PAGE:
Biocodex Microbiota

What causes dysbiosis?

Dysbiosis can occur after a round of antibiotics kills most, if not all, of the living bacteria in the body (especially the gut bacteria that help us assimilate nutrients and digest certain fibers). It can also be the result of a viral, bacterial, or parasitic infection.

Another major cause of dysbiosis is stress. If you’ve read my gut health series, you know that I have dedicated a lot of time and energy to explaining the connection between gut health and stress. You might be surprised at how profoundly stress affects our health. Not only does it create obstacles to efficient digestion and metabolism, it can impact our sleep, and all three of these functions can have an effect on the microbiome. In fact, stress can play a role in causing a type of dysbiosis of particular personal interest to me lately, due to a recent diagnosis of my own: SIBO (Small Intestinal Bacterial Overgrowth). Research seems to point to a causal relationship between stress and impaired motility — the movement of food from the small to the large intestine — which is a contributing factor in SIBO. Stress is a powerful thing and should be taken seriously!

Impacts on the Microbiome

I pulled this image from the Biocodex event, because it perfectly illustrates the myriad factors that impact the microbiome.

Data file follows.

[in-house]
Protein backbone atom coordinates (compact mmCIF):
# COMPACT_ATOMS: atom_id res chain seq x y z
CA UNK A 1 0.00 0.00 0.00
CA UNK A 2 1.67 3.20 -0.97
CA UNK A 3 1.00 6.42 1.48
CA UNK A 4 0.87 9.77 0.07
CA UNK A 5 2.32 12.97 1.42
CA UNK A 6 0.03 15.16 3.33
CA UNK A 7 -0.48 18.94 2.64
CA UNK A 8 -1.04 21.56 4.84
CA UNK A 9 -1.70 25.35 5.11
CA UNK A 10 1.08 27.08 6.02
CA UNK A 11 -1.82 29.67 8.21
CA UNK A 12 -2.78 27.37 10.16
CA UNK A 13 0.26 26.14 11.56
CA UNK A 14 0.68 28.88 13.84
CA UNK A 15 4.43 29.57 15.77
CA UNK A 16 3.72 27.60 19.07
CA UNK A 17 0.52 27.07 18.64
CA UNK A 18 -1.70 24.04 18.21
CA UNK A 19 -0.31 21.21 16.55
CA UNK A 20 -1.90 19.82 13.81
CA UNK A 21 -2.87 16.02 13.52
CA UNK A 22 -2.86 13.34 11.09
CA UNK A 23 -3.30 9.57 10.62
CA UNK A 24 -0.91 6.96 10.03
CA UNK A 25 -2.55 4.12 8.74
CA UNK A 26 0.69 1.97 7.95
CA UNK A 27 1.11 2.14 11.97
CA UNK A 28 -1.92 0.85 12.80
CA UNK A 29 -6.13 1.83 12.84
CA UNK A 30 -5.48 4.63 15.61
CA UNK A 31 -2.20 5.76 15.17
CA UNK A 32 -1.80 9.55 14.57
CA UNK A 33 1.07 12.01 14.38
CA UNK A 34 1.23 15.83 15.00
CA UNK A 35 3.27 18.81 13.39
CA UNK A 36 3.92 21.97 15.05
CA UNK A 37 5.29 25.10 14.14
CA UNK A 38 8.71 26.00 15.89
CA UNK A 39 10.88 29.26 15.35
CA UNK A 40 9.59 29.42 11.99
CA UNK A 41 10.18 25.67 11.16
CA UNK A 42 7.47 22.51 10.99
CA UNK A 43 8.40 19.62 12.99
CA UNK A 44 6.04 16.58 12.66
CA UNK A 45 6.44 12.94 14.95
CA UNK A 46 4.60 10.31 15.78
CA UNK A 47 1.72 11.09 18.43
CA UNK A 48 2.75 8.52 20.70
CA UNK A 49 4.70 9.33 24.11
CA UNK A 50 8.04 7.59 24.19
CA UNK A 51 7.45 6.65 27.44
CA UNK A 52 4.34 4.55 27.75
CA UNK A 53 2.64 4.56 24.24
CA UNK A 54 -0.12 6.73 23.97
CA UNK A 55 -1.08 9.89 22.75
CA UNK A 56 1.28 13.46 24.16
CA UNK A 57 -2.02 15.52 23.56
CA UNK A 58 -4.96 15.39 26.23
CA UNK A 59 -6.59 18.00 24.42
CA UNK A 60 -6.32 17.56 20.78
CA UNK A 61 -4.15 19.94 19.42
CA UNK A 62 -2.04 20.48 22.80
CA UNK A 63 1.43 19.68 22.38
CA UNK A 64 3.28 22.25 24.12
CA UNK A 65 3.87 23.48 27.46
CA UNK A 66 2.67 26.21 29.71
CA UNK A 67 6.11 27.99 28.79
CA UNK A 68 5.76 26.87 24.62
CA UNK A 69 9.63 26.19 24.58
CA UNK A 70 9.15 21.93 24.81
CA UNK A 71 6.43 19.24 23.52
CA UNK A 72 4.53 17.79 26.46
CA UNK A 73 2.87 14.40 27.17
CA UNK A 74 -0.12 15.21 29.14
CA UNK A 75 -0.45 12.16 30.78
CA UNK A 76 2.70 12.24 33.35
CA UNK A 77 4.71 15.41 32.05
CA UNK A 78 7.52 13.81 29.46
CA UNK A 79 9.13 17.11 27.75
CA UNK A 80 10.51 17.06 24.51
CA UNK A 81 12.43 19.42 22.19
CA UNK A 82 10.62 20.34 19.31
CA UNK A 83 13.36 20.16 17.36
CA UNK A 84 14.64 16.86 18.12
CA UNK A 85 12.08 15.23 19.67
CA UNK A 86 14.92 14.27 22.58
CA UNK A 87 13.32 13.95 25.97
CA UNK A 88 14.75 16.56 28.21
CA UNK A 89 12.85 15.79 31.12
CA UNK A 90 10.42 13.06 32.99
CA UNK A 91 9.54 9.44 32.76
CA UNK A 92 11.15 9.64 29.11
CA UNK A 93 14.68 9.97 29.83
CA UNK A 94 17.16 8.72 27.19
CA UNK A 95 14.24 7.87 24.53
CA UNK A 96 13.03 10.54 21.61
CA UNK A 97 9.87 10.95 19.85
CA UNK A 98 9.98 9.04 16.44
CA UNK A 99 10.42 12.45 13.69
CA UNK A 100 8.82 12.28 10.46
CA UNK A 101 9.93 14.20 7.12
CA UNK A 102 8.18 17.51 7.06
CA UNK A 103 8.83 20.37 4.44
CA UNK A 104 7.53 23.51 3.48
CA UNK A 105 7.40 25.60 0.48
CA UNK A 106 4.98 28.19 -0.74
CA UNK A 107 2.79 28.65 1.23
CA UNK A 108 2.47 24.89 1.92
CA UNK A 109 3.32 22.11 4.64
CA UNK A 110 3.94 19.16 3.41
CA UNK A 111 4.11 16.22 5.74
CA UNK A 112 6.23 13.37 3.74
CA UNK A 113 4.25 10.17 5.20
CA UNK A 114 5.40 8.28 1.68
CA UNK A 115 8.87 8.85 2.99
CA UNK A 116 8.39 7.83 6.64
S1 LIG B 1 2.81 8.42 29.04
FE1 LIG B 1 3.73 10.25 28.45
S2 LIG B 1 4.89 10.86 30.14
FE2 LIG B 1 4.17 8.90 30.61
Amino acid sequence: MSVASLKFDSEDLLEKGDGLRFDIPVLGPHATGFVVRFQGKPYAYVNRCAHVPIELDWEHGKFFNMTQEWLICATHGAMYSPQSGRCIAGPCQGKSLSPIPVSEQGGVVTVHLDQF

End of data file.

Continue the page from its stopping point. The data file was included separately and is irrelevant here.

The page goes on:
biocodex microbiota

We all know that we should eat our veggies and avoid smoking, but did you know that the inevitable fact of aging can have an impact on the gut biome? I didn’t. So as we get older, it’s that much more important to stay on top of our health, including regular exercise, adequate sleep, a nutrient-rich diet, live foods, and possibly supplementing with a probiotic. And don’t forget the spirit part of the mind-body-spirit equation. That’s where healthy relationships, supportive community, time spent outside, and possibly a meditation or religious practice come into play. 

A Company on a Mission

Since the inception of the company in 1953, Biocodex has been embarking on research connecting intestinal dysbiosis to digestive health conditions. Now that mission is expanding, drawing dotted lines to certain cancers, allergies, neurological disorders, diabetes, obesity, fatty liver disease, cirrhosis, and many other pathologies that hadn’t previously been linked to gut dysbiosis. 

This year, the Foundation is calling for innovative research exploring the interaction between the liver and gut microbiota. They have a long-term commitment to uncovering solutions to some of the most pressing diseases we face as a society today. And through the Institute, they’ll disseminate the information they glean so that we can take the measures necessary to protect and improve our health. 

Each of us is truly an ecosystem of our own, in the same way that the soil in which we plant our food is an ecosystem, and the forests we hike through to get some exercise and stress relief are their own ecosystems. There are so many moving parts that lend a hand in helping us thrive, and we’re learning that the microbiome is at the foundation of it all.